Posts Tagged ‘Fifth Avenue NYC’

The gods of good health on a Fifth Avenue facade

July 22, 2019

You could spend hours taking in the visual feast that is the New York Academy of Medicine building on Fifth Avenue and 103rd Street.

Completed in 1926, it’s a blend of Romanesque and Byzantine styles with an exterior complete with Latin quotes, figures of gods and goddesses, and some impressive gargoyles and bas reliefs—all apparently relating to health and medicine.

“The exterior features a panoply of medical symbolism, including figures of Asclepius, Greek god of medicine, and his daughter Hygeia, the goddess of health standing watch together over the front door,” states one online source.

Asclepius and Hygeia (top image) are carved into the grand entrance on 103rd Street. They’re united by a medical caduceus with a single snake wrapped around it, a symbol of healing.

I’m not exactly sure what’s going on with some of the other reliefs—or the cheeky gargoyles. They animals could symbolize medicinal treatments; the figures may be other gods and goddesses.

But all of these symbols, figures, and grotesques were certainly added to the facade with intent.

The New York Academy of Medicine got its start in 1847, founded by a group of prominent city physicians in an era of rampant disease outbreaks, poor nutrition, and a 50 percent mortality rate for babies under age one.

The Academy pioneered the idea of public health—and today they continue to advocate for public health education and reform, particularly with their impressive library.

A settlement of shacks on upper Fifth Avenue

March 9, 2015

Recognize this block, which is less of a block and more of a hilly, rocky lot?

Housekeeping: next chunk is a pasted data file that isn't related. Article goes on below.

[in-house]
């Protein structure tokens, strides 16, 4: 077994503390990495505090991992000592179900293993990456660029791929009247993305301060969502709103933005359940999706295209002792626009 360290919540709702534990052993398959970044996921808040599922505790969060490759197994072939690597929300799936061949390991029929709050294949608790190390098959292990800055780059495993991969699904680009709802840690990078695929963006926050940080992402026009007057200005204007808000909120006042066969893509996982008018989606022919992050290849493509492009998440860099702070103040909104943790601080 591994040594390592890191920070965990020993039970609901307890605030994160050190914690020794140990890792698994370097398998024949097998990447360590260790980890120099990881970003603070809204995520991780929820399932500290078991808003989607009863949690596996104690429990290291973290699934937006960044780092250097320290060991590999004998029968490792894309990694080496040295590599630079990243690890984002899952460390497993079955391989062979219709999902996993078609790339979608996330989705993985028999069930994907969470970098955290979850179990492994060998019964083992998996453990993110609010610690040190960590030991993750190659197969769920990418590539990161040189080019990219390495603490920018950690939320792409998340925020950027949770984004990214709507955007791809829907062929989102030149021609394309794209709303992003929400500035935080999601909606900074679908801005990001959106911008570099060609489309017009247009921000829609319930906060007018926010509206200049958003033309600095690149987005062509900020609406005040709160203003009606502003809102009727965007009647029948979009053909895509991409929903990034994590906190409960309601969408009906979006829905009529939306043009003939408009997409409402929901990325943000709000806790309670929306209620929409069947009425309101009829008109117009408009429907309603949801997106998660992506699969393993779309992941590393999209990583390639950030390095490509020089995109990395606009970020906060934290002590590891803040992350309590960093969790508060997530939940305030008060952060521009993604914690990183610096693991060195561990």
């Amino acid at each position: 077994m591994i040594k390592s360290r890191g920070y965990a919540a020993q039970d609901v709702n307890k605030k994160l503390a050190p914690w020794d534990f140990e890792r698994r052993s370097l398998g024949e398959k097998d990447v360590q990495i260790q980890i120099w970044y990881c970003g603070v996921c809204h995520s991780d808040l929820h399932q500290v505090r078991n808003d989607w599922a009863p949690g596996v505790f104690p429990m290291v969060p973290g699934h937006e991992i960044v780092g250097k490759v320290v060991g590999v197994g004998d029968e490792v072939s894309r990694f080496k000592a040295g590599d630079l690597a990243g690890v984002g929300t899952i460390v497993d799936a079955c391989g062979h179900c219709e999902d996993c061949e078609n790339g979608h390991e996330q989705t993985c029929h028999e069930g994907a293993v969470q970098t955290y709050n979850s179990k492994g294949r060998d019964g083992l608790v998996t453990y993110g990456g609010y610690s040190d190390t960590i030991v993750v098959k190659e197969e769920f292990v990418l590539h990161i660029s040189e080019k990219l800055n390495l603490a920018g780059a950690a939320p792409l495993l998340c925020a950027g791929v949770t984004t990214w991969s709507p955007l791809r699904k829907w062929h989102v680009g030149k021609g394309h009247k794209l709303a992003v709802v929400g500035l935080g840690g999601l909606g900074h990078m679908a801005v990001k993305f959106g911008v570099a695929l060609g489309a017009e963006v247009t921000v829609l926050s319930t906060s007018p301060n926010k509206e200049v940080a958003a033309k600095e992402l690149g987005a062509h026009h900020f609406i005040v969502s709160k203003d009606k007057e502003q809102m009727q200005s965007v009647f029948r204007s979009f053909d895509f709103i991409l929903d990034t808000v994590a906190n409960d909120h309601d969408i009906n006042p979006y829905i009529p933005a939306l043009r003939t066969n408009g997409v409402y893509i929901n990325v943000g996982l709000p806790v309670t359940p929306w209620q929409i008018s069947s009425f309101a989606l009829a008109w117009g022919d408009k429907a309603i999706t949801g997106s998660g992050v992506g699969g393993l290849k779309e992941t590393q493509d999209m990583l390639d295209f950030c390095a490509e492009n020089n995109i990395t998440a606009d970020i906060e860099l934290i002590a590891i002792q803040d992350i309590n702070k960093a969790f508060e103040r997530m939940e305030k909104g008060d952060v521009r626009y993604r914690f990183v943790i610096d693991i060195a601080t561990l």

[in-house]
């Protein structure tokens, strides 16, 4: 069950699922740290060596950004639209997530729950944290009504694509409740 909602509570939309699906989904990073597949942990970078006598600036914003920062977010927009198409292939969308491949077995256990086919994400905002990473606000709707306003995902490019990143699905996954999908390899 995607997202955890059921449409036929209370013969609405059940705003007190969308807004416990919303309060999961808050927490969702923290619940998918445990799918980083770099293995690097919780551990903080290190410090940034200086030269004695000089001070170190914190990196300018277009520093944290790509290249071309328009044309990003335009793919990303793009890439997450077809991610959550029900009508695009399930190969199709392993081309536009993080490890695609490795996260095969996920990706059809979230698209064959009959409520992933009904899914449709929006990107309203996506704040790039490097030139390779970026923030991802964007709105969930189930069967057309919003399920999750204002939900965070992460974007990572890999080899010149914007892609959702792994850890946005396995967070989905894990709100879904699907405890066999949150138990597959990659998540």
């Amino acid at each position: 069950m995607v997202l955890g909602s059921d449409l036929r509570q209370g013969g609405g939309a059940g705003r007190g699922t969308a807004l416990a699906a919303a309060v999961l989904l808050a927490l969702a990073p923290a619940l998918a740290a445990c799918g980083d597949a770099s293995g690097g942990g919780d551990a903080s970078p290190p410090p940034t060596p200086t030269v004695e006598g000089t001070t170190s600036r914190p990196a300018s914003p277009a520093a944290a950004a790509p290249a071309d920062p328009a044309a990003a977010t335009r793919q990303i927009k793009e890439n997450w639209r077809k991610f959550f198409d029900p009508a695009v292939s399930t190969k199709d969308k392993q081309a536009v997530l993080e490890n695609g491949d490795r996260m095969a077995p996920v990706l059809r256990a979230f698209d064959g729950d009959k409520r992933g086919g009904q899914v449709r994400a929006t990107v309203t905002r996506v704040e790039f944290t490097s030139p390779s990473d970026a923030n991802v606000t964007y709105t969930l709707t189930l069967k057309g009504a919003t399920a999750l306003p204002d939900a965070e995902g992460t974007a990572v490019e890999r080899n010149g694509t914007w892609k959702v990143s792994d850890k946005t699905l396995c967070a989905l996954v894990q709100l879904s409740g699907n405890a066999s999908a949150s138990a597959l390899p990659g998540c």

It’s Fifth Avenue at 101st Street in 1894, when this stretch of the future Museum Mile was still the province of the poor and vulnerable.

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“A semi-rural hilly area with modest row houses and shanties at the end of the 19th century, Carnegie Hill was really discovered by the industrialist Andrew Carnegie, who purchased land on Fifth Avenue around 90th Street in 1898 and built a 64-room mansion,” states the New York Times in a 1994 article.

A Times article from 1905 appears to describe one of these shanties.

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“Within a stone’s throw of Andrew Carnegie’s mansion . . . stands a gabled shanty within 20 feet of Fifth Avenue of such scant dimensions and poverty-stricken appearance that it would be despised among the hovels that house some of the poorest of the city’s residents.”

Upperfifthave2015Shanty settlements like these seemed to dot Fifth Avenue farther north, like the ones seen in this photo, dated 1895.

A cross street is not listed on the photo, unfortunately. But note the lamppost; it wouldn’t be long before developers rush in, ushering in an upper Fifth Avenue of hospital buildings and stately apartment residences that still exist today.

[Top two photos: MCNY]